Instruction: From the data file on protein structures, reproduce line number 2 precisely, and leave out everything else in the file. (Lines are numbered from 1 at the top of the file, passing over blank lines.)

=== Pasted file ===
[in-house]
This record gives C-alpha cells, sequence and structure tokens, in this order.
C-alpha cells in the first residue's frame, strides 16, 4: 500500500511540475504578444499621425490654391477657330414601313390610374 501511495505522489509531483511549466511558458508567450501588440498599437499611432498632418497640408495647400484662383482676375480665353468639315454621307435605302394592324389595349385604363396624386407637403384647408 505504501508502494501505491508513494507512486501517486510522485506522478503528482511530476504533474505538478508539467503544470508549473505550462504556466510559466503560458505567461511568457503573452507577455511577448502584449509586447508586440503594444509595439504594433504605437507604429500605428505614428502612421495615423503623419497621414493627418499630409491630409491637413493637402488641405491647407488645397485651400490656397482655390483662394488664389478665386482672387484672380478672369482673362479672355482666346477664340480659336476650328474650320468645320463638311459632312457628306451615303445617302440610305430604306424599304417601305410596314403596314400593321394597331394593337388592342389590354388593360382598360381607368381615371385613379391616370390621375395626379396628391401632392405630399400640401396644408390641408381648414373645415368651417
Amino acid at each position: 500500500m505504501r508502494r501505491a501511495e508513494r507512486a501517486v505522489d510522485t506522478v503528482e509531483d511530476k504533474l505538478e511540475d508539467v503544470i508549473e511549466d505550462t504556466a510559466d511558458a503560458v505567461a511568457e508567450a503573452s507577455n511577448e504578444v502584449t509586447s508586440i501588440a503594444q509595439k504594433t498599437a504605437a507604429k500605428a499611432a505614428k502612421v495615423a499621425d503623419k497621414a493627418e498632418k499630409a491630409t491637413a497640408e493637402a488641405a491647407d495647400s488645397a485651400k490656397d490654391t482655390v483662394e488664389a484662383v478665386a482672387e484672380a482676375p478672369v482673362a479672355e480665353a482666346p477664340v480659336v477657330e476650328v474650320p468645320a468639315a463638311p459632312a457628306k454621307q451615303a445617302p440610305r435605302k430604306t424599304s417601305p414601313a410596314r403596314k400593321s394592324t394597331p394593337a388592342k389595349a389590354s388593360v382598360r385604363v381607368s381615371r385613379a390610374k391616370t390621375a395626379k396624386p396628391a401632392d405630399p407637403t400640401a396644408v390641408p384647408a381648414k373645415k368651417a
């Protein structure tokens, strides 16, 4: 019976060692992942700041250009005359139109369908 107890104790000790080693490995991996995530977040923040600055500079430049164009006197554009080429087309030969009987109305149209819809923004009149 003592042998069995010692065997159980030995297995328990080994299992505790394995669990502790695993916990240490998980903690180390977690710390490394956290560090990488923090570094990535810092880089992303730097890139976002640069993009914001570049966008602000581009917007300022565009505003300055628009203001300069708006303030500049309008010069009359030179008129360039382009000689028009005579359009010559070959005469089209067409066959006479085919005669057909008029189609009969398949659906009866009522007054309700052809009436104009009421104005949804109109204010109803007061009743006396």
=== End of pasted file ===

This record gives C-alpha cells, sequence and structure tokens, in this order.